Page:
Future 50
A New Generation of Leaders Has Arrived

For scaling a next-gen tech startup

Rajesh Kumar Nalla was only 16 when he dove into the world of freelancing, picking up software development gigs in the hopes of one day starting his own company. Two years later, in 2014, he was ready to launch Techimax, armed with hard-won lessons to prioritize his time and stay focused on his goals.

Turns out, he would need all that and more. His team’s first project: Build an IT platform for one of India’s biggest trade shows in roughly 50 days, automating registration and crowd management for more than 100,000 visitors. Now Nalla is bootstrapping next-gen tech like AI and the internet of things on large-scale, public-facing systems for startups and big brands alike. Techimax keeps growing, largely because Nalla refuses to slow down. Last year he built a tech e-learning platform entirely on his own. 

But tactical achievement doesn’t mean much, he says, without also building meaningful connections. “Trust enables people to willingly go the extra distance—not just to make the organization successful but also to help the organization stay ahead of the competition,” he says. “Every project needs a leader who is inspiring and helping others become the best versions of themselves. Make your team’s life better each day. Be the person that moves mountains for them.”

Nalla knows young employees are no longer happy to stay in one role for decades, so he tries to mix things up and keep it interesting. “Job-hopping is more popular among younger generations, with Gen Z changing roles frequently to give their career a boost. It also gives employees fresh impetus and new challenges,” he says. “Businesses can tap into this trend, without losing valued members of staff, by ensuring that work never becomes stale.”

“Make your team’s life better each day.”

Q&A: Rajesh Kumar Nalla on surprises, an adaptive mindset and Alexander the Great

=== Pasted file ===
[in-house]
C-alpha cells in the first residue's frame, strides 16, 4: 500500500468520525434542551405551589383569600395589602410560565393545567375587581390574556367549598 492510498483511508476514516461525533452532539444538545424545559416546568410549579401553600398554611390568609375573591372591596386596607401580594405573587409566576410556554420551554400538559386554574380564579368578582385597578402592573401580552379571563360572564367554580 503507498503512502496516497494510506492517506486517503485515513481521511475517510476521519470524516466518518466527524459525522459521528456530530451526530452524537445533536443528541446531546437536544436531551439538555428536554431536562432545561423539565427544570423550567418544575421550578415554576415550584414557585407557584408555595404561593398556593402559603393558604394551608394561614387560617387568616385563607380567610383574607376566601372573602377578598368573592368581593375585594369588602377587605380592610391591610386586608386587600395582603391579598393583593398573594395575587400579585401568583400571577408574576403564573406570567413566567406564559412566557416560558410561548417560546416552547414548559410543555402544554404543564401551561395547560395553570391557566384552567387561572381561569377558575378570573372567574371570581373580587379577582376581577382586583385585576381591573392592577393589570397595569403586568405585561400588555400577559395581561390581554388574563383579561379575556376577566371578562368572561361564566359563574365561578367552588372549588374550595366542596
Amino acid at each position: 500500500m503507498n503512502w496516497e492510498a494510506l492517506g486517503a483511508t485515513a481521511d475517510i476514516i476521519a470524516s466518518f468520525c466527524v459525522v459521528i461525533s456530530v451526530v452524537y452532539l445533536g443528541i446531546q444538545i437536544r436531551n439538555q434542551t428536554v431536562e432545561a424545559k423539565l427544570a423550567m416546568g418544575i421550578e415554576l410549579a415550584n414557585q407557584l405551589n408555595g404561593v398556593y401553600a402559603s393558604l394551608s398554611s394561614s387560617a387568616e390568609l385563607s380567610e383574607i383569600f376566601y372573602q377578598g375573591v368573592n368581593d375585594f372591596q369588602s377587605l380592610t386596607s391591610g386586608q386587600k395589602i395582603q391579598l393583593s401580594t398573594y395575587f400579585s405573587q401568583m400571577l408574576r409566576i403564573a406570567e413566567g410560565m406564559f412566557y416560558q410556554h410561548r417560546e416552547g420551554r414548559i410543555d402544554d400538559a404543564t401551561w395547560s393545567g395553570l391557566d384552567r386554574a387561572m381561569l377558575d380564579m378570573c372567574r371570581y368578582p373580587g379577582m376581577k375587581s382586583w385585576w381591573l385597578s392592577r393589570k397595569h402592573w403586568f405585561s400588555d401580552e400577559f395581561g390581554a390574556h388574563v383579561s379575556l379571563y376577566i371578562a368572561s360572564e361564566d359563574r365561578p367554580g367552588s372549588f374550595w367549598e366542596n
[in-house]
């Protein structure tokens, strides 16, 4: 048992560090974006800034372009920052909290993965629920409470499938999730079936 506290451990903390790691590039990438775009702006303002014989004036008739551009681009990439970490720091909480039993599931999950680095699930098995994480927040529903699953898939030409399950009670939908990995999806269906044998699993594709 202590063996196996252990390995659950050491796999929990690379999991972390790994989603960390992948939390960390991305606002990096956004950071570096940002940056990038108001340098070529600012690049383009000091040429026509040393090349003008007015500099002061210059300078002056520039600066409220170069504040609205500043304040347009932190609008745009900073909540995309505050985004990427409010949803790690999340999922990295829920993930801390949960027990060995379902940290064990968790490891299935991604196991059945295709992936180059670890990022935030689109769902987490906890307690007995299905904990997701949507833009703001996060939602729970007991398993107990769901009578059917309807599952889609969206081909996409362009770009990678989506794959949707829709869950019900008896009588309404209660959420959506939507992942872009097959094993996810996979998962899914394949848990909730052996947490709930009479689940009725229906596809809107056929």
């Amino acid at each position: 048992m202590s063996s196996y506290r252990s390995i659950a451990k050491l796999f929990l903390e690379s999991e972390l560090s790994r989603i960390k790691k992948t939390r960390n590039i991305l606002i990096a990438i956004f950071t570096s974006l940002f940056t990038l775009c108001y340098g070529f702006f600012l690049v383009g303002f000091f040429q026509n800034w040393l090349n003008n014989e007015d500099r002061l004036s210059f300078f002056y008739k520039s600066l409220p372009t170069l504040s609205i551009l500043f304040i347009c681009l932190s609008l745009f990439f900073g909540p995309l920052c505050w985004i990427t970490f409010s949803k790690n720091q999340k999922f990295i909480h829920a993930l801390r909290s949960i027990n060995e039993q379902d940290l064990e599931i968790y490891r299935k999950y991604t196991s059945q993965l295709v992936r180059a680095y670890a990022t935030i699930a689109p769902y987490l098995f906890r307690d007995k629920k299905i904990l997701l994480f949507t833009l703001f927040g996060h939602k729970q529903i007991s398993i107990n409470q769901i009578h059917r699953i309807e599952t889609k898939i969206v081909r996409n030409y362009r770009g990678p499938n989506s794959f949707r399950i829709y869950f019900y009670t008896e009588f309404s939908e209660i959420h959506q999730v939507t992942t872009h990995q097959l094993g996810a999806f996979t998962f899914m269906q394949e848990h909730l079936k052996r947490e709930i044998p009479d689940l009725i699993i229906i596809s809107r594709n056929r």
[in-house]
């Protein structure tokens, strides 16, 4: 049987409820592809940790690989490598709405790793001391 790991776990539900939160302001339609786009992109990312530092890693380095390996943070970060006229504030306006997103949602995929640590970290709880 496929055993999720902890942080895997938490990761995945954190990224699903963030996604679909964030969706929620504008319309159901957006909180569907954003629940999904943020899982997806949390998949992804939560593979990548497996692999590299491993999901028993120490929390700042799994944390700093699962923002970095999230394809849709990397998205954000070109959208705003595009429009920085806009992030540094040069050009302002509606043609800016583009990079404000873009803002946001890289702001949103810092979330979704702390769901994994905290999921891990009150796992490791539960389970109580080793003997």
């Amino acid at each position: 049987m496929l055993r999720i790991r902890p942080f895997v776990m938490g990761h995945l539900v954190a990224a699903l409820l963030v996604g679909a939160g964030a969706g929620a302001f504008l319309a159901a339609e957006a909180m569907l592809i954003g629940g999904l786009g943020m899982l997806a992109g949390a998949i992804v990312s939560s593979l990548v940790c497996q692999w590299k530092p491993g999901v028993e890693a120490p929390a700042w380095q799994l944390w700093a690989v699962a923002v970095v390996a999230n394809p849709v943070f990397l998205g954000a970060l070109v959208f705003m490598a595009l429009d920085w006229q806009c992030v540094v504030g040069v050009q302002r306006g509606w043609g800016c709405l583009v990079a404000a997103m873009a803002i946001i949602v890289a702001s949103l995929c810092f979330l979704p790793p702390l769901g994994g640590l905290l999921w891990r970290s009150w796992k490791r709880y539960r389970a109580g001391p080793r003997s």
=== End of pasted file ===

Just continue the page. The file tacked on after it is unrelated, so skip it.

What project in the world most influenced you personally?

A personal computer with Windows operating system. As a child, I used to believe that Bill Gates invented the computer but later, I realized that it was a collective effort of thousands of programmers at Microsoft. 

What’s your mantra for leading projects?

Zero surprises. If you plan effectively, build the right relationships and communicate effectively at all levels, then there will be no surprises. If you build trust with the team and the sponsors, and encourage transparency at all levels, there should not be any surprises.

What’s the one must-have skill to succeed in The Project Economy?

In every sector, an adaptive mindset based on the core techniques and skills of project management is now essential. The days where project management was mainly a technical skill set deep in the IT function have long gone. It’s time to reconsider our approach. Fast-paced technological innovations mean that most of us will soon share our workplaces with AI and bots. The only way to stay ahead of the curve is by adopting a commitment to lifelong learning.

What’s one way managing projects will have changed by 2030?

Forward-looking entrepreneurs who have invested in the development of agile, flexible and creative employees will find themselves on teams able to combine the advantages of the human mind with the most efficient functionalities of technology. We will see two major changes: virtual teams with decentralized workplace models, and automation with humans still providing an irreplaceable combination of leadership, integration of specialists and ethical behavior.

What historic person would you want on your project team?

Alexander the Great. He was a visionary team builder and mentor, and he showed us timeless leadership lessons. And he did it all in his 20s.